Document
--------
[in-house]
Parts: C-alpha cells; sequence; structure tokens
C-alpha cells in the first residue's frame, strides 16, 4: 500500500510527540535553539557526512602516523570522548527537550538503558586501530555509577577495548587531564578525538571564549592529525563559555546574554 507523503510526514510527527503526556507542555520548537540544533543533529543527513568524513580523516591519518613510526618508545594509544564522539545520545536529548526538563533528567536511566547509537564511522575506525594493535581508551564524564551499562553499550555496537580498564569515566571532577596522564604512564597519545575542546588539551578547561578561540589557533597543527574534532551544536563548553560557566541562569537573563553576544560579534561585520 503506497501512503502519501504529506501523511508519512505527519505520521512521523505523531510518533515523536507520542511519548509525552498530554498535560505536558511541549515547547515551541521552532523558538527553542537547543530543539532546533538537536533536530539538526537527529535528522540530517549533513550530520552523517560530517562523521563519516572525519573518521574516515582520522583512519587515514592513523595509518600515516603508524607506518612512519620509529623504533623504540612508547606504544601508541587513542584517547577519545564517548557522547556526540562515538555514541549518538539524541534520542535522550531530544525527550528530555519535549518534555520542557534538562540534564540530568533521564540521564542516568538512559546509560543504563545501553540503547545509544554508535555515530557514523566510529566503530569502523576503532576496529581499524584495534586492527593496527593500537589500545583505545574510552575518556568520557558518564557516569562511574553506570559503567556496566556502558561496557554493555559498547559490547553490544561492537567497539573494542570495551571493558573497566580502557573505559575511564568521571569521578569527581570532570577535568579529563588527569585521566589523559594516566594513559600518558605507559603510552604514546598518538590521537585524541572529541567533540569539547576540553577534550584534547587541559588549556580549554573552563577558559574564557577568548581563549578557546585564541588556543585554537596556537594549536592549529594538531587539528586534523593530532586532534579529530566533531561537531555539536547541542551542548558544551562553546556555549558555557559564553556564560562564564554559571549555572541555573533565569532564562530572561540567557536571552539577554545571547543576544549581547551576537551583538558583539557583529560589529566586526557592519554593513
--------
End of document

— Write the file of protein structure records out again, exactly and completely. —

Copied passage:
[in-house]
Parts: C-alpha cells; sequence; structure tokens
C-alpha cells in the first residue's frame, strides 16, 4: 500500500510527540535553539557526512602516523570522548527537550538503558586501530555509577577495548587531564578525538571564549592529525563559555546574554 507523503510526514510527527503526556507542555520548537540544533543533529543527513568524513580523516591519518613510526618508545594509544564522539545520545536529548526538563533528567536511566547509537564511522575506525594493535581508551564524564551499562553499550555496537580498564569515566571532577596522564604512564597519545575542546588539551578547561578561540589557533597543527574534532551544536563548553560557566541562569537573563553576544560579534561585520 503506497501512503502519501504529506501523511508519512505527519505520521512521523505523531510518533515523536507520542511519548509525552498530554498535560505536558511541549515547547515551541521552532523558538527553542537547543530543539532546533538537536533536530539538526537527529535528522540530517549533513550530520552523517560530517562523521563519516572525519573518521574516515582520522583512519587515514592513523595509518600515516603508524607506518612512519620509529623504533623504540612508547606504544601508541587513542584517547577519545564517548557522547556526540562515538555514541549518538539524541534520542535522550531530544525527550528530555519535549518534555520542557534538562540534564540530568533521564540521564542516568538512559546509560543504563545501553540503547545509544554508535555515530557514523566510529566503530569502523576503532576496529581499524584495534586492527593496527593500537589500545583505545574510552575518556568520557558518564557516569562511574553506570559503567556496566556502558561496557554493555559498547559490547553490544561492537567497539573494542570495551571493558573497566580502557573505559575511564568521571569521578569527581570532570577535568579529563588527569585521566589523559594516566594513559600518558605507559603510552604514546598518538590521537585524541572529541567533540569539547576540553577534550584534547587541559588549556580549554573552563577558559574564557577568548581563549578557546585564541588556543585554537596556537594549536592549529594538531587539528586534523593530532586532534579529530566533531561537531555539536547541542551542548558544551562553546556555549558555557559564553556564560562564564554559571549555572541555573533565569532564562530572561540567557536571552539577554545571547543576544549581547551576537551583538558583539557583529560589529566586526557592519554593513